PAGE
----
Jill Magi

Two Poems


Vacate / Land

from Compass and Hem



Vacate / Land


  We found false floors.
Took measures to arrest

the sag. A staircase slopes
toward a serene arrival.

Foyer. Pamphlet. Tour
and photograph. Caption.


To vacate or
land. How history

from a hilltop
changes a vacation

is not the shape
of settling.


land title secret
if it be wanting

little spider web
if it be wanting

secret land of barley
if it be wanting then satisfy


Highways here
lined by throughgoing

leaves holding
history running

toward borders
the green side of trunks.

Hide the baby
in knotty bark.

The owl, wings, wind,
ghosted, no longer

on vacation
a nation comes upon

a gate rusting
railroad traces.


Fort number 4. Site
number 2. Found

on or close to bedrock.
Lights automatic

cast the shape of
safety. Sectioned,

sifted, proof. Shallow
grave, shadowy birch.


The ethnographic present
begins with

Scythe swing,

sweep of the pen.
Passport, deed,

postcard wishing

you were here
is an environment

without a pronoun

under the weight
of vacant land.


Working note to “Vacate / Land”

“Vacate / Land” is part of a longer work entitled Point of Survey, a project that explores the social and literary construction of nature, especially spots that we deem “vacationland.” Much of the language in this poem comes from historical and literary texts, as well as advertising pamphlets and newspaper articles on the state of Vermont.


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from Compass and Hem



if I follow you down to your paralysis garden your pillar of salt
dry agency is but now to speak the army who
marches toward my solid lifting to be still
a compass toward your figure a turn to
the city splinter my obedience oh splinter our
sound sounds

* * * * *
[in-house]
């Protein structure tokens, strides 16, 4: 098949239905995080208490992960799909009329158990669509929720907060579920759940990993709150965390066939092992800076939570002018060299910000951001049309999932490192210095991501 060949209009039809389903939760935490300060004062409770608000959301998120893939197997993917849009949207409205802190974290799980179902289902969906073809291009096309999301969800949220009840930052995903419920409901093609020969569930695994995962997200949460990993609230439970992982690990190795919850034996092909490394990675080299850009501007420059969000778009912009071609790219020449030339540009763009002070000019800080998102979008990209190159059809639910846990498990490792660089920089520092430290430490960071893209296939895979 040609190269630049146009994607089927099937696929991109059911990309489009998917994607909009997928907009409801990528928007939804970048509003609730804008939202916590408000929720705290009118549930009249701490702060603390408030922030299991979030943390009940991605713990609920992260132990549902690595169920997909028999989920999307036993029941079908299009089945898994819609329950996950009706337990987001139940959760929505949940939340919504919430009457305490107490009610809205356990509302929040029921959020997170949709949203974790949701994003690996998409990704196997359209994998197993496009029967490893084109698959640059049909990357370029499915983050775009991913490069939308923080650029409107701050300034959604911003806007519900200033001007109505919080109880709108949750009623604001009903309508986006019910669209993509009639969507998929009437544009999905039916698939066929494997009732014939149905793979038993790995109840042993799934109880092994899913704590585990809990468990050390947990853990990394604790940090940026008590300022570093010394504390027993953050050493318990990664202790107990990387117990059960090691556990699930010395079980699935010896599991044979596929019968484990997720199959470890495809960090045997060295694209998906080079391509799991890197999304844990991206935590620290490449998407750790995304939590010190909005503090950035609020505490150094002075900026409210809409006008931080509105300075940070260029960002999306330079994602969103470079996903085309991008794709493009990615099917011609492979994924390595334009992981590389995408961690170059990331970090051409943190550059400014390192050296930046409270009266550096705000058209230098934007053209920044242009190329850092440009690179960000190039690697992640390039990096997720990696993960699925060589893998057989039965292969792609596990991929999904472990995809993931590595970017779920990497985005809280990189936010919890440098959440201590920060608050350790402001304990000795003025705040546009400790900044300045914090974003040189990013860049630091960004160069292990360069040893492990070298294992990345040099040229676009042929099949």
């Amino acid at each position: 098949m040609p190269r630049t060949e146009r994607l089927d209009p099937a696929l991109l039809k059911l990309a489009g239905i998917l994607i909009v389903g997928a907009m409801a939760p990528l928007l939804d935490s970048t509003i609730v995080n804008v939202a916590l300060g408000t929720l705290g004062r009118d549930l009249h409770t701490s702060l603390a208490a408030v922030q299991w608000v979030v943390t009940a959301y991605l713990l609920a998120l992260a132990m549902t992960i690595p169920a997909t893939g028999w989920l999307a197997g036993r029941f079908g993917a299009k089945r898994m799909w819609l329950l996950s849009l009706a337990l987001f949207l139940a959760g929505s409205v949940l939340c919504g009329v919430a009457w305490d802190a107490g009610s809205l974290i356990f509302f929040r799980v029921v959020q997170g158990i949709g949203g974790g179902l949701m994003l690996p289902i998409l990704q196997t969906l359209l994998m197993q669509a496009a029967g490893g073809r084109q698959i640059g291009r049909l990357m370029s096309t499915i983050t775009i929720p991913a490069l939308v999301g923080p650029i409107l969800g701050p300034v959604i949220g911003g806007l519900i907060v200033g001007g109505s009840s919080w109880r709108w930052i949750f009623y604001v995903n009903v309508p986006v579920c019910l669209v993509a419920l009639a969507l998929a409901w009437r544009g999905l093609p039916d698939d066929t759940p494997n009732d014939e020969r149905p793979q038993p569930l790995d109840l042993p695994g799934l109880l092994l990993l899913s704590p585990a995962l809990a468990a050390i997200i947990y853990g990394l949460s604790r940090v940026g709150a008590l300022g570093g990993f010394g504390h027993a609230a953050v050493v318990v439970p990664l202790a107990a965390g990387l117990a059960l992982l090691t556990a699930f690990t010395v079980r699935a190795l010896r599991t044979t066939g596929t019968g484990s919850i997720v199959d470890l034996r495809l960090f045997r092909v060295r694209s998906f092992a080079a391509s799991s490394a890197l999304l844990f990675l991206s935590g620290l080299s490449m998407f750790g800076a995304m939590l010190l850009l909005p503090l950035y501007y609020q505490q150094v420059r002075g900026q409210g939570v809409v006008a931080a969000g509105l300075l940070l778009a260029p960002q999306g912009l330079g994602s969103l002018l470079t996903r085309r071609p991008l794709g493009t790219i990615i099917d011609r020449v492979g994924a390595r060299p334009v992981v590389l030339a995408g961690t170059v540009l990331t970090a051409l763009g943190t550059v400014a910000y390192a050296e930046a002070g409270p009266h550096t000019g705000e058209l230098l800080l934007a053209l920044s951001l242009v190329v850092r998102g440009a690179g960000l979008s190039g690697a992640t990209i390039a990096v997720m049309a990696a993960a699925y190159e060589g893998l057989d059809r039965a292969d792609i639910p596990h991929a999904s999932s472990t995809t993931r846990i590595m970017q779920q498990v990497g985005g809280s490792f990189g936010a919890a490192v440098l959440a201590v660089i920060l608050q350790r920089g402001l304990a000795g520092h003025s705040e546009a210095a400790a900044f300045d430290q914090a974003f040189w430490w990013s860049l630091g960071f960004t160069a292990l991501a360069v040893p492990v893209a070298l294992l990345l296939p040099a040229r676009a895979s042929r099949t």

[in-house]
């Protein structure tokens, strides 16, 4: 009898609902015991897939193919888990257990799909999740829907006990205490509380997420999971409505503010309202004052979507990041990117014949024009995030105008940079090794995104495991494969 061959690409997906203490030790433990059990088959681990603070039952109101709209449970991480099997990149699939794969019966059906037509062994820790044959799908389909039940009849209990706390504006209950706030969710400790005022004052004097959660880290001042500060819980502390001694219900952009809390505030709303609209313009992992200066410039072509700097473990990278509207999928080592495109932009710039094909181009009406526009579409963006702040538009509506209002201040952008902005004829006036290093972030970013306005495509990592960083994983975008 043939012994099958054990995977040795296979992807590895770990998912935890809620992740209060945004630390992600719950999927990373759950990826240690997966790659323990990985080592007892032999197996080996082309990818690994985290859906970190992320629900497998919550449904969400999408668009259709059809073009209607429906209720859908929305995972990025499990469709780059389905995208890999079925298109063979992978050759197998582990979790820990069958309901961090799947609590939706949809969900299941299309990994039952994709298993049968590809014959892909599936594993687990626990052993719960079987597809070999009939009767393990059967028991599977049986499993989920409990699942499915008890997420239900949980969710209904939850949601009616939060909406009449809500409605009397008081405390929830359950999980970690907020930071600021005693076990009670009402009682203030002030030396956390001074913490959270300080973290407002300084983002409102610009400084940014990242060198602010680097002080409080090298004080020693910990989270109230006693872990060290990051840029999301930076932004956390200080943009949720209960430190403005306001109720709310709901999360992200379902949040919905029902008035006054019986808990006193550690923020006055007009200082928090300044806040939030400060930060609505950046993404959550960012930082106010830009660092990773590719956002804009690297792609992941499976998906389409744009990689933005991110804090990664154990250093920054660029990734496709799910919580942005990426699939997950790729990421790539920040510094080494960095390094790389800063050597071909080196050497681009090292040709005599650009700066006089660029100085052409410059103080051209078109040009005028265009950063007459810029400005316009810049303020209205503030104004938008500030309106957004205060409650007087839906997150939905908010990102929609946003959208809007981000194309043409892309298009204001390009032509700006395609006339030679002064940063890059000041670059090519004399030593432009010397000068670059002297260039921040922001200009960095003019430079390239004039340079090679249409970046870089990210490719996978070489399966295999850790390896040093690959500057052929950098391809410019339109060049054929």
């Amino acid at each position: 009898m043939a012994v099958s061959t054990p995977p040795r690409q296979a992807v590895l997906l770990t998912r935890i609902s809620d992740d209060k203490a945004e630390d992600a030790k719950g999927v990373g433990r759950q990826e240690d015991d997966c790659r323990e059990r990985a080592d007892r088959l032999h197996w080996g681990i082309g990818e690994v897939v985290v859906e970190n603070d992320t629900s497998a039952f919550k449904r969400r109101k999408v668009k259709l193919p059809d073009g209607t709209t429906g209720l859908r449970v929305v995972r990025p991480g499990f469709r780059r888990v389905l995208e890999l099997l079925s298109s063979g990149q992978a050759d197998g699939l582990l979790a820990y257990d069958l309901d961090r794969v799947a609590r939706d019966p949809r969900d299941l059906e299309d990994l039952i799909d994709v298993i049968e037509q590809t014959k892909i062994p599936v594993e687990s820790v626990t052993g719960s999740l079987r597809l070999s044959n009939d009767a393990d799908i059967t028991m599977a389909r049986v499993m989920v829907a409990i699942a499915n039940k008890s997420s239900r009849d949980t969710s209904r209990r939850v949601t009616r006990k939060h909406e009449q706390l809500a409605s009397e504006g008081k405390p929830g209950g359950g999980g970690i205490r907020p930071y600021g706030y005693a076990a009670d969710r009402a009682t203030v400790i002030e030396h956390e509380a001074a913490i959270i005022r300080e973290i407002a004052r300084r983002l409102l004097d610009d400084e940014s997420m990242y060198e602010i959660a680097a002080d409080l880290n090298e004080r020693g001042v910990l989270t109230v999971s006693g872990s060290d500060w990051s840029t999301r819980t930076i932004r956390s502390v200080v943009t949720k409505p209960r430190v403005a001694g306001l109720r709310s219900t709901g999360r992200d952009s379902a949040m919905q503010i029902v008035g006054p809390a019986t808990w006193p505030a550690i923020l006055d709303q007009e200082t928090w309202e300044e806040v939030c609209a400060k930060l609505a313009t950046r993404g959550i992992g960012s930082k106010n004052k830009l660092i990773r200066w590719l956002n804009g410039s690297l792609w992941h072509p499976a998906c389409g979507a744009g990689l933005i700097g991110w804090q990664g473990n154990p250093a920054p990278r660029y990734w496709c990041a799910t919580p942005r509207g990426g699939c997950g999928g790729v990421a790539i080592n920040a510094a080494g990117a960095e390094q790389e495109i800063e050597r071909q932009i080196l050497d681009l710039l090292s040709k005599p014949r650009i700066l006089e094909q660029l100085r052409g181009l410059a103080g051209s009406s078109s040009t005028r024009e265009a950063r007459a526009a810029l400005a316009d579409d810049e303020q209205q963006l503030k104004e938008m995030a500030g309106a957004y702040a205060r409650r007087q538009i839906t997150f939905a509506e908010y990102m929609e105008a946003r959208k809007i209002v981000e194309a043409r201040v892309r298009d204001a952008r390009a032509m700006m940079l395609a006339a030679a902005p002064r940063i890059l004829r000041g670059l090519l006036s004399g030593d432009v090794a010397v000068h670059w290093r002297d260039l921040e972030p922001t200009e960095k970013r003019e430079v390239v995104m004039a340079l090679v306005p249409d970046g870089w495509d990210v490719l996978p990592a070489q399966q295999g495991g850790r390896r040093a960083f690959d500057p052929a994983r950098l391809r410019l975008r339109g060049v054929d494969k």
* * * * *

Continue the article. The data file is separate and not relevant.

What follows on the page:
state of locked-in a fitted cap of software invades to
express is to move but I toward quieting softward
they say they want to know I conserve
presiding my unspeech their murmurs lie they lie
I move toward away to give you a way still life a stutter
your grave heart bereft barren
deviant they lie


who sings a deeply troubling fold a bent back bent
lament I paint my heart who listens my lips
not so experienced forming ocular paralysis a mirror
swallows breath she soars across terminology terminal
live inhumation say history of nest nesting as a
spine a waltz I live because she who sings not
feathers your fading I attempt honor honor
your for the split will be long upon


and within this page she against wept
a split through which no sun or distance read
it is possible for your pity to slip the child the surface
will not compress further


easily slipped her red room full is anger he says
pulley fastened to above is anger hot your
cool paralysis finds blue order order my
worlds under his engineering words
my anger a room is drawn inside


you cradle stasis you entering
the after curl bellowing room fills with after
post or pillar beneath a wall felt buckling
concrete map and wired map map lay upon hot
spine of this after Jordan ocean or pillow
of history come again to re-


called family word net so
lashed and stricken
would not move small in your iron lung
around a seal fragile around the fragile
now again


Working note to excerpts from Compass and Hem:

Compass and Hem investigates ideas of individual agency, the meaning of paralysis, cultural constructions of health and disease, and the difficulty of using language to express bodily states. Language here is from sources including my research on polio (a disease my mother had as a child and now has again in the form of post-polio syndrome), the work of poet Julia de Burgos and performer Diamonda Galas, and the Biblical story of Lot’s wife who was turned into a pillar of salt as a punishment for looking back at the city from which she was forced to flee.


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Jill Magi’s Threads, a hybrid work of poetry, prose, and visual art, is forthcoming in the fall of 2006 from Futurepoem Books. Her chapbook Cadastral Map was published in 2005 by Portable Press at Yo-Yo Labs. Recent work has appeared in Jacket #29 (http://jacketmagazine.com/29/magi-elrick.html), CutBank, and in a chapbook made for the Dusie publishing collective (www.dusie.org). Jill runs Sona Books, a community-based chapbook press with a corresponding web magazine (www.sonaweb.net), and she teaches at The City College of New York Center for Worker Education, a liberal arts degree program for working adults.

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